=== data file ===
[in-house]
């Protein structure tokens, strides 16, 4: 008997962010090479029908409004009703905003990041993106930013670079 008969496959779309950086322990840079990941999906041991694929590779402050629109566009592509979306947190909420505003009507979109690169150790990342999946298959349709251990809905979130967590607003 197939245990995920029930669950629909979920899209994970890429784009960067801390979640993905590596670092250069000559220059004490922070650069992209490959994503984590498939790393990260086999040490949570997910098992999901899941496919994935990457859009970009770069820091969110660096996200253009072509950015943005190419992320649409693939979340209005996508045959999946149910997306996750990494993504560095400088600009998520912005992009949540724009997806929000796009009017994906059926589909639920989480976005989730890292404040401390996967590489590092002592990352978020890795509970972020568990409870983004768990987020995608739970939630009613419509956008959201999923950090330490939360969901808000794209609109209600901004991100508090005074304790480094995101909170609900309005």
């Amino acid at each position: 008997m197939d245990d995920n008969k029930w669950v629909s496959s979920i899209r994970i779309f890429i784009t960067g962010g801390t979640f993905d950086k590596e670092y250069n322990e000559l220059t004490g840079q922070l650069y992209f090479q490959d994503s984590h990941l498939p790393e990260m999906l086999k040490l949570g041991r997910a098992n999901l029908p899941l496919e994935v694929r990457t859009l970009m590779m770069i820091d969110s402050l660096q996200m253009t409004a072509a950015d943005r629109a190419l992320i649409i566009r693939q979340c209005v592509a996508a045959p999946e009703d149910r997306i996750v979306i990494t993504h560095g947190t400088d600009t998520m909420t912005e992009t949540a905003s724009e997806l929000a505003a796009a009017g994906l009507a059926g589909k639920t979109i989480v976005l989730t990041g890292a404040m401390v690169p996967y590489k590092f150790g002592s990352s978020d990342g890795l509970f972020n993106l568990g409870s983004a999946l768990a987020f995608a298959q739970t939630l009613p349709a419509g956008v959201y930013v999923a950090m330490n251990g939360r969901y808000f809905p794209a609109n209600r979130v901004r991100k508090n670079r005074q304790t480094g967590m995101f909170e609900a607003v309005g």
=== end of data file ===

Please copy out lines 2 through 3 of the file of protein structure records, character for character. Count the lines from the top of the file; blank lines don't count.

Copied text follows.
């Protein structure tokens, strides 16, 4: 008997962010090479029908409004009703905003990041993106930013670079 008969496959779309950086322990840079990941999906041991694929590779402050629109566009592509979306947190909420505003009507979109690169150790990342999946298959349709251990809905979130967590607003 197939245990995920029930669950629909979920899209994970890429784009960067801390979640993905590596670092250069000559220059004490922070650069992209490959994503984590498939790393990260086999040490949570997910098992999901899941496919994935990457859009970009770069820091969110660096996200253009072509950015943005190419992320649409693939979340209005996508045959999946149910997306996750990494993504560095400088600009998520912005992009949540724009997806929000796009009017994906059926589909639920989480976005989730890292404040401390996967590489590092002592990352978020890795509970972020568990409870983004768990987020995608739970939630009613419509956008959201999923950090330490939360969901808000794209609109209600901004991100508090005074304790480094995101909170609900309005």
């Amino acid at each position: 008997m197939d245990d995920n008969k029930w669950v629909s496959s979920i899209r994970i779309f890429i784009t960067g962010g801390t979640f993905d950086k590596e670092y250069n322990e000559l220059t004490g840079q922070l650069y992209f090479q490959d994503s984590h990941l498939p790393e990260m999906l086999k040490l949570g041991r997910a098992n999901l029908p899941l496919e994935v694929r990457t859009l970009m590779m770069i820091d969110s402050l660096q996200m253009t409004a072509a950015d943005r629109a190419l992320i649409i566009r693939q979340c209005v592509a996508a045959p999946e009703d149910r997306i996750v979306i990494t993504h560095g947190t400088d600009t998520m909420t912005e992009t949540a905003s724009e997806l929000a505003a796009a009017g994906l009507a059926g589909k639920t979109i989480v976005l989730t990041g890292a404040m401390v690169p996967y590489k590092f150790g002592s990352s978020d990342g890795l509970f972020n993106l568990g409870s983004a999946l768990a987020f995608a298959q739970t939630l009613p349709a419509g956008v959201y930013v999923a950090m330490n251990g939360r969901y808000f809905p794209a609109n209600r979130v901004r991100k508090n670079r005074q304790t480094g967590m995101f909170e609900a607003v309005g």